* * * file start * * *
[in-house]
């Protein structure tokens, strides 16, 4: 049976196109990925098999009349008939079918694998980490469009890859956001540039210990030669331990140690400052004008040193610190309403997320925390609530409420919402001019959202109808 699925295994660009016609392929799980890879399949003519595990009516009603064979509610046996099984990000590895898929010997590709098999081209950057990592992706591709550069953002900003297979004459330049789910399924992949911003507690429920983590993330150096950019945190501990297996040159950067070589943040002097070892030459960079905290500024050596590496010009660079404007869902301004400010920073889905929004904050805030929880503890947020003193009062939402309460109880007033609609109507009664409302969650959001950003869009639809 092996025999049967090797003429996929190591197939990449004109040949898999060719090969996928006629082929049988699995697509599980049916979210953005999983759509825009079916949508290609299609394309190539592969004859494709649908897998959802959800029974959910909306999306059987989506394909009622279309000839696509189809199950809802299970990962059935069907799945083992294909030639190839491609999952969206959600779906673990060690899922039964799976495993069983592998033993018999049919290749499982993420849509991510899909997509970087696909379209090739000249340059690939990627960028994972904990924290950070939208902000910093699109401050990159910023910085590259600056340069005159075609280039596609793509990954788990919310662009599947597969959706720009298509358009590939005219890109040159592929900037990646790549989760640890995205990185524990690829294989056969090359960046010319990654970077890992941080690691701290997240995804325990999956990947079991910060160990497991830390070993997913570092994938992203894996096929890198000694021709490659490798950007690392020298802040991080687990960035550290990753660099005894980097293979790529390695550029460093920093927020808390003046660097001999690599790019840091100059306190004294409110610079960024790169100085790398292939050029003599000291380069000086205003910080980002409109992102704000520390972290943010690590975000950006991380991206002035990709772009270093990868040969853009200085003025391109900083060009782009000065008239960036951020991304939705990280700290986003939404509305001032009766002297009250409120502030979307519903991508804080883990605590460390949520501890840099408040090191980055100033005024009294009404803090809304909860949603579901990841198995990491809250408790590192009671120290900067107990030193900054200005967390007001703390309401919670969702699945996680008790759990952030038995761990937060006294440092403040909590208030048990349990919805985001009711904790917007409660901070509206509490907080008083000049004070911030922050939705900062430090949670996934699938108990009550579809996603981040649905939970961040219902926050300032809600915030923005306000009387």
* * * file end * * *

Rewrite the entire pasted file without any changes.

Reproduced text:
[in-house]
């Protein structure tokens, strides 16, 4: 049976196109990925098999009349008939079918694998980490469009890859956001540039210990030669331990140690400052004008040193610190309403997320925390609530409420919402001019959202109808 699925295994660009016609392929799980890879399949003519595990009516009603064979509610046996099984990000590895898929010997590709098999081209950057990592992706591709550069953002900003297979004459330049789910399924992949911003507690429920983590993330150096950019945190501990297996040159950067070589943040002097070892030459960079905290500024050596590496010009660079404007869902301004400010920073889905929004904050805030929880503890947020003193009062939402309460109880007033609609109507009664409302969650959001950003869009639809 092996025999049967090797003429996929190591197939990449004109040949898999060719090969996928006629082929049988699995697509599980049916979210953005999983759509825009079916949508290609299609394309190539592969004859494709649908897998959802959800029974959910909306999306059987989506394909009622279309000839696509189809199950809802299970990962059935069907799945083992294909030639190839491609999952969206959600779906673990060690899922039964799976495993069983592998033993018999049919290749499982993420849509991510899909997509970087696909379209090739000249340059690939990627960028994972904990924290950070939208902000910093699109401050990159910023910085590259600056340069005159075609280039596609793509990954788990919310662009599947597969959706720009298509358009590939005219890109040159592929900037990646790549989760640890995205990185524990690829294989056969090359960046010319990654970077890992941080690691701290997240995804325990999956990947079991910060160990497991830390070993997913570092994938992203894996096929890198000694021709490659490798950007690392020298802040991080687990960035550290990753660099005894980097293979790529390695550029460093920093927020808390003046660097001999690599790019840091100059306190004294409110610079960024790169100085790398292939050029003599000291380069000086205003910080980002409109992102704000520390972290943010690590975000950006991380991206002035990709772009270093990868040969853009200085003025391109900083060009782009000065008239960036951020991304939705990280700290986003939404509305001032009766002297009250409120502030979307519903991508804080883990605590460390949520501890840099408040090191980055100033005024009294009404803090809304909860949603579901990841198995990491809250408790590192009671120290900067107990030193900054200005967390007001703390309401919670969702699945996680008790759990952030038995761990937060006294440092403040909590208030048990349990919805985001009711904790917007409660901070509206509490907080008083000049004070911030922050939705900062430090949670996934699938108990009550579809996603981040649905939970961040219902926050300032809600915030923005306000009387």